On paper, Durant’s background resembles the prototypical story of many pro athletes. He was raised in a challenged but not deplorable neighborhood just outside Washington D.C. by his hard-working mother, Wanda Pratt, and his grandmother, Barbara Davis. He played youth ball, fixed his sights on the NBA, played high school ball, and then after a single year of college, elected to enter the league’s rookie draft. It’s been the outline of a story for both stars and for young men who never quite made it and later regret their decisions.
But scratch the surface of Durant’s story and you find neither cliché nor cautionary tale. Instead, it’s more of an American dream, with an overlay of destiny.
Durant first crossed paths with that destiny when he was about 11 years old.
“One day I was at church with my mom and my brother,” Durant reflects. “The pastor didn’t know us at all. But when we spoke to him, he looks at me and says, ‘You’re going to play in the NBA and your brother is going to be there to help you.’ Just out of nowhere. I believed him. Later, my mom asked me if he’d told me what college I would go to.”
Durant smiles after recounting the tale. Some professional athletes never let smiles touch their eyes. He’s not one of them.
“I don’t think I ever told anyone that story before,” he continues softly.
Durant was already tall for his age at the time, but he says he was not the star on his youth league team. His Prince George Jaguars won two national championships with Durant on board, the first when he was just 11 years old. He scored 18 points in the second half of that game, lighting his desire to compete at the highest level in the sport. By that time, Durant was already friends and teammates with Michael Beasley and Chris Braswell – both of whom would also go on to play in the NBA.
It was around this time that Durant struck up a relationship with youth coach, Taras “Stink” Brown, who became a mentor and strong influence on the developing player. Brown and Pratt crafted a disciplined plan for Durant’s on-court development. As part of that plan, intense drills were emphasized and pick-up games were discouraged, since they encourage bad habits and ball hogging. The roots of Durant’s focus on teamwork developed early. He credits his mother for keeping him on track with school and ball.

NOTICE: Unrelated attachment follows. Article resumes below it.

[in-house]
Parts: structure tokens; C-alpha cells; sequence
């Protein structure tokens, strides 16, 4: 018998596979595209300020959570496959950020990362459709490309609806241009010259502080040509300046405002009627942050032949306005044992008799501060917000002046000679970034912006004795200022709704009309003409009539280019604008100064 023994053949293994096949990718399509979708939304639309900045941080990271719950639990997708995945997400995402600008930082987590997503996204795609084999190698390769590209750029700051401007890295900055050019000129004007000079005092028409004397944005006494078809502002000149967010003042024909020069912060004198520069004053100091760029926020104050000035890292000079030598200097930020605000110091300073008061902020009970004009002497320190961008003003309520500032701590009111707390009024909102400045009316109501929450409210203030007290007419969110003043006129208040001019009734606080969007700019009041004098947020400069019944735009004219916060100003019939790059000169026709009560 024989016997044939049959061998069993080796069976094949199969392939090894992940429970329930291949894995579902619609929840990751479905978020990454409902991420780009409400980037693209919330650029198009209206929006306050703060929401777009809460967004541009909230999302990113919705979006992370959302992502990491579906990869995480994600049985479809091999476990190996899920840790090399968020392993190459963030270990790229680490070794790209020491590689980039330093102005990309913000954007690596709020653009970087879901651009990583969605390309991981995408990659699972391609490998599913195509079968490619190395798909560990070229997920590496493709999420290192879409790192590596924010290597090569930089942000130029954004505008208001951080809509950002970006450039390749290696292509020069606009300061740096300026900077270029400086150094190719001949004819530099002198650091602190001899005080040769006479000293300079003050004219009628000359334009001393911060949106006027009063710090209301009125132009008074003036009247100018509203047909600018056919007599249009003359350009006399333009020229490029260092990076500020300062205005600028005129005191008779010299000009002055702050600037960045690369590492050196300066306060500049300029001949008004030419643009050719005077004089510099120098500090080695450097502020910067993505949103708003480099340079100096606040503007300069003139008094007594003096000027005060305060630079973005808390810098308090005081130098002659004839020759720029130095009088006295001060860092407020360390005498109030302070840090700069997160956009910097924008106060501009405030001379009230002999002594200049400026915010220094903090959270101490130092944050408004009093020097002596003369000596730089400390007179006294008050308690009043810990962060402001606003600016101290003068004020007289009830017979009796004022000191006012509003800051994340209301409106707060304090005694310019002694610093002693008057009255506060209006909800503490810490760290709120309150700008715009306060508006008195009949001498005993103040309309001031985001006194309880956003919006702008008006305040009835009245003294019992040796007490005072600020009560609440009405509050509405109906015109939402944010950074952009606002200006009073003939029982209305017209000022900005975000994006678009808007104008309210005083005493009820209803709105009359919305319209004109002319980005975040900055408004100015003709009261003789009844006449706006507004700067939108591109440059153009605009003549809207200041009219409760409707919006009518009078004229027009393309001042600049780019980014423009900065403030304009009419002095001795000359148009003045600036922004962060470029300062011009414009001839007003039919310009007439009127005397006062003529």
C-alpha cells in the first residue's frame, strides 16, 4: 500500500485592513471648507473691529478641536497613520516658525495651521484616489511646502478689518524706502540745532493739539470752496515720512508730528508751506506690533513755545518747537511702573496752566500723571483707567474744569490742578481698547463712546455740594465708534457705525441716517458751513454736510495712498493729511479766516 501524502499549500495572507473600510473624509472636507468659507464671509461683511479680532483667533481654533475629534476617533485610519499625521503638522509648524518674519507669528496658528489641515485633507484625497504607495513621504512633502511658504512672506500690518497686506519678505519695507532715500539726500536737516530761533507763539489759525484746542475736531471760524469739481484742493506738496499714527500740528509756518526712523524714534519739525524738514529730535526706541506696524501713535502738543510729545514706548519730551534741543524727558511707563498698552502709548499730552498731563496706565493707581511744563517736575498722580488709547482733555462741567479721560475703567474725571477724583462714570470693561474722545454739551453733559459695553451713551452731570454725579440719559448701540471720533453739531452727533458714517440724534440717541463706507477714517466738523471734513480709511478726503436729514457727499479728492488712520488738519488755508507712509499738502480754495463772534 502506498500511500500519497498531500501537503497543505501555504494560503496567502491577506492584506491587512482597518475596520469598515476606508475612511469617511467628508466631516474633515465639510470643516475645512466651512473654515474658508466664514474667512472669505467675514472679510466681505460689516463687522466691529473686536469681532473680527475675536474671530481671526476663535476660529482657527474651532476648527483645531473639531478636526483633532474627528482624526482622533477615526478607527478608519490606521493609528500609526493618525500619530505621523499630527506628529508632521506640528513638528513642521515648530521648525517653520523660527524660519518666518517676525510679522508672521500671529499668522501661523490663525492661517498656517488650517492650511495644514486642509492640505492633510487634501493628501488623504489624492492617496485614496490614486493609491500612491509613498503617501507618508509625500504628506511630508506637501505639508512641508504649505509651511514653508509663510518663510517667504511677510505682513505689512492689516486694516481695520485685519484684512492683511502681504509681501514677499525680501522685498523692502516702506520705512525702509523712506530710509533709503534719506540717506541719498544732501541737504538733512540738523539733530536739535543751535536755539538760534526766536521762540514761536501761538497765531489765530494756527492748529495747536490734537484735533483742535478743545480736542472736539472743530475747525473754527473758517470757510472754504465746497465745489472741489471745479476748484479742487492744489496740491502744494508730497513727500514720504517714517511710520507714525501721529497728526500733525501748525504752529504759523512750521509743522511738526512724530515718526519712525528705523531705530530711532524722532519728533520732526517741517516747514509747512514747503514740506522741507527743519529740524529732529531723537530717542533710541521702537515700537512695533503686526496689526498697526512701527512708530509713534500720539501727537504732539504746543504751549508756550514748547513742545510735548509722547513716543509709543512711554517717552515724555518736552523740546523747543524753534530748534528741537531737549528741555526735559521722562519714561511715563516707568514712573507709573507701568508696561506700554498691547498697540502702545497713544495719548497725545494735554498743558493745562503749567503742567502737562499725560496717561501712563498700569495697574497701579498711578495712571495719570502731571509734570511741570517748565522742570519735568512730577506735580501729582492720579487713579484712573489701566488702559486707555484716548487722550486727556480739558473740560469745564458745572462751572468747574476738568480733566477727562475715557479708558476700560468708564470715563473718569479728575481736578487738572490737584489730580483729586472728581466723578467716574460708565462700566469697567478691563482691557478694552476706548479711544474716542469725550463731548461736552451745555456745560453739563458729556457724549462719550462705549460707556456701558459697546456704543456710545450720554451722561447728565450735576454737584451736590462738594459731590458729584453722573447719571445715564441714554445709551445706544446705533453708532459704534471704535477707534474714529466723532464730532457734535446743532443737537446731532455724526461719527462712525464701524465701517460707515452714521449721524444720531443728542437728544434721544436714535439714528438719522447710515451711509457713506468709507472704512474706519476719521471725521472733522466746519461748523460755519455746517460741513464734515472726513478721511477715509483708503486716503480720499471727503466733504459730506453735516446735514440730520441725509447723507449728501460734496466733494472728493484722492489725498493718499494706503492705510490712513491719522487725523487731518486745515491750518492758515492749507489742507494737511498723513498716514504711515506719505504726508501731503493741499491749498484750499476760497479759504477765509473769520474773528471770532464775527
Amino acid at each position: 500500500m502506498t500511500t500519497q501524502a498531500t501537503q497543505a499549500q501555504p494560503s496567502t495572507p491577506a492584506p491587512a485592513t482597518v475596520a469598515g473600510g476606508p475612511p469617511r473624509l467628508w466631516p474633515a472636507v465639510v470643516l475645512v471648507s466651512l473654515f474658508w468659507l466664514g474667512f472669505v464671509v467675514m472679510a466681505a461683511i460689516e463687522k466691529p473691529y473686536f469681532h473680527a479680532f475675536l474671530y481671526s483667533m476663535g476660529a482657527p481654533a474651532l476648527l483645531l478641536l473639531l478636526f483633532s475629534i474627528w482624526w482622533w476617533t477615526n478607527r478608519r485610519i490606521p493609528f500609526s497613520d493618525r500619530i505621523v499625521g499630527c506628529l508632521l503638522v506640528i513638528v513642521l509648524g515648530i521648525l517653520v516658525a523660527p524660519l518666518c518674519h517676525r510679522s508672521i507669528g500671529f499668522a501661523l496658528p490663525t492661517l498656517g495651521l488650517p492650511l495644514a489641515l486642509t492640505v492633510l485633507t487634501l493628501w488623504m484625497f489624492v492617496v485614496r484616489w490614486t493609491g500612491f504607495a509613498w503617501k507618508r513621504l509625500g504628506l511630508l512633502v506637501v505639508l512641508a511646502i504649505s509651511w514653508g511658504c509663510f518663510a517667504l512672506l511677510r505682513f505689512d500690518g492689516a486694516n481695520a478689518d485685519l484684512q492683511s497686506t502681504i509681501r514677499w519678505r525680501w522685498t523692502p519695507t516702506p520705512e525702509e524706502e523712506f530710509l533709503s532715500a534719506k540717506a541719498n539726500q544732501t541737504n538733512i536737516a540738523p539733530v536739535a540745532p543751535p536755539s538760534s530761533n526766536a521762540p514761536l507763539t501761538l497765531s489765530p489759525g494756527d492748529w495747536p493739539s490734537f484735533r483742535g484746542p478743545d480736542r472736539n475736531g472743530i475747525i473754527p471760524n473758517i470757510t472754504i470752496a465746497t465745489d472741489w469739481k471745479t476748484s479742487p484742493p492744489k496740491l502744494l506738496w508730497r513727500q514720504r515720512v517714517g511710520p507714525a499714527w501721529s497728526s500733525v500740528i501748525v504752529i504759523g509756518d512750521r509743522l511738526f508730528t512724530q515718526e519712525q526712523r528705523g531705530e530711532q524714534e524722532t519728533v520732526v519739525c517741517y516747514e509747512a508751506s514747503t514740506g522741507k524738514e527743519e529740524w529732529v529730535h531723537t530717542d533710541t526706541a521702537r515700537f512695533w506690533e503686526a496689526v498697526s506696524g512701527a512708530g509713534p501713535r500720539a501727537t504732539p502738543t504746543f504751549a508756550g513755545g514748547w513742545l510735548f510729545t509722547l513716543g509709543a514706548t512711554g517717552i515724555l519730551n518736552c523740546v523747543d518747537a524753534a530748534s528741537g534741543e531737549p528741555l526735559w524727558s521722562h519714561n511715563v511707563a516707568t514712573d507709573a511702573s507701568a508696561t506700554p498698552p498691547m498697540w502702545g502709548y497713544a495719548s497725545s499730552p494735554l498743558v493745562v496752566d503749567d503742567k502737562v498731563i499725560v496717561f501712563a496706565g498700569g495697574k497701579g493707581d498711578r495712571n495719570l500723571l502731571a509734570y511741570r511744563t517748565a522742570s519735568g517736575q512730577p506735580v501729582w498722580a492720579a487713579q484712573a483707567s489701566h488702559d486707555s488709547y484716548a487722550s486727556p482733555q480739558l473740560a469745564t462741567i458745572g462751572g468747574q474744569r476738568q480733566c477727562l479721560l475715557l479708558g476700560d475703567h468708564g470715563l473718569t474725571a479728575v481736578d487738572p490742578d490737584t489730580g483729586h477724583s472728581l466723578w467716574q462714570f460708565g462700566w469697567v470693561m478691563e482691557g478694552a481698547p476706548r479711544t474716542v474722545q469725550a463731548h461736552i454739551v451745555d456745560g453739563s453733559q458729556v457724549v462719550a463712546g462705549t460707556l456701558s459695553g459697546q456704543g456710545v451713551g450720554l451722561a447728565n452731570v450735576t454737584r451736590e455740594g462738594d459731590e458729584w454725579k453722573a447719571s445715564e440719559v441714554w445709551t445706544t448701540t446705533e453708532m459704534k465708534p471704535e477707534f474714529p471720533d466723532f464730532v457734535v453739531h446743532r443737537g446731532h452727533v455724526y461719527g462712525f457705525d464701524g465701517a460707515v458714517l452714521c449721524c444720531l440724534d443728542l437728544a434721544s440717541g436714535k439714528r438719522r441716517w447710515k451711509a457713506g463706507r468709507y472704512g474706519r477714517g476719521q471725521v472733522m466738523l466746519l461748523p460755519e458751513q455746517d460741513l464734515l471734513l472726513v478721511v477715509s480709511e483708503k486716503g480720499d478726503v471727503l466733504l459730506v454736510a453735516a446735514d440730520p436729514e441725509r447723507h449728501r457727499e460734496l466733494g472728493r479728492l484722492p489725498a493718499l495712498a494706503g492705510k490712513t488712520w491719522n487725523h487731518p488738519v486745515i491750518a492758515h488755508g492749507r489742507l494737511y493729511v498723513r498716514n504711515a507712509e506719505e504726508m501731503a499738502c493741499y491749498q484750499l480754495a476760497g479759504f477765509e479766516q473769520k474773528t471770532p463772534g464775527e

“My mom was tough,” Durant says. “She’s still tough. I didn’t have a lot of friends when I was in school. I would go to school by myself and run straight to the gym.”
His closeness with his family was integral to Durant’s youth.
“My mother was always working so hard,” he says. “She worked so hard for us. She would leave before we would wake up. She made sure that we lived comfortably. But she was also always at games and let us travel when we needed to for games.”
Durant says that even during high school, most of the time the spotlight was not on him.
“I was point guard, ‘Kevin Basic,’” he says, because of his concentration on basketball’s essential skills, as opposed to flashier play. “I might have a spin move or something.”
Still, in his second year at Montrose Christian in Rockville, Md., the Washington Post named him the area Player of the Year. Then, as a junior, he transferred to basketball powerhouse Oak Hill Academy, where he flourished and was voted a Second Team All-American by Parade Magazine. He took his game to National Christian Academy and continued to excel under legendary coach Stu Vetter. There, Durant was named a McDonald’s All-American and was honored as co-MVP of the 2006 McDonald’s All-Star Game.
By the time he was a senior, Durant’s years of drilling in fundamentals and physical gifts elevated him to the attention of many major college programs. His speed and ball-handling gifts were already collegiate point guard level, and although Durant scored in droves, he used his well-practiced skills to distribute the ball as needed for the team to succeed. That too wasn’t missed by scouts for college programs.
Despite the attention of numerous major college programs, Durant decided on the University of Texas.
“I liked the colors,” Durant quips. His eyes dance. “That’s not the only reason…”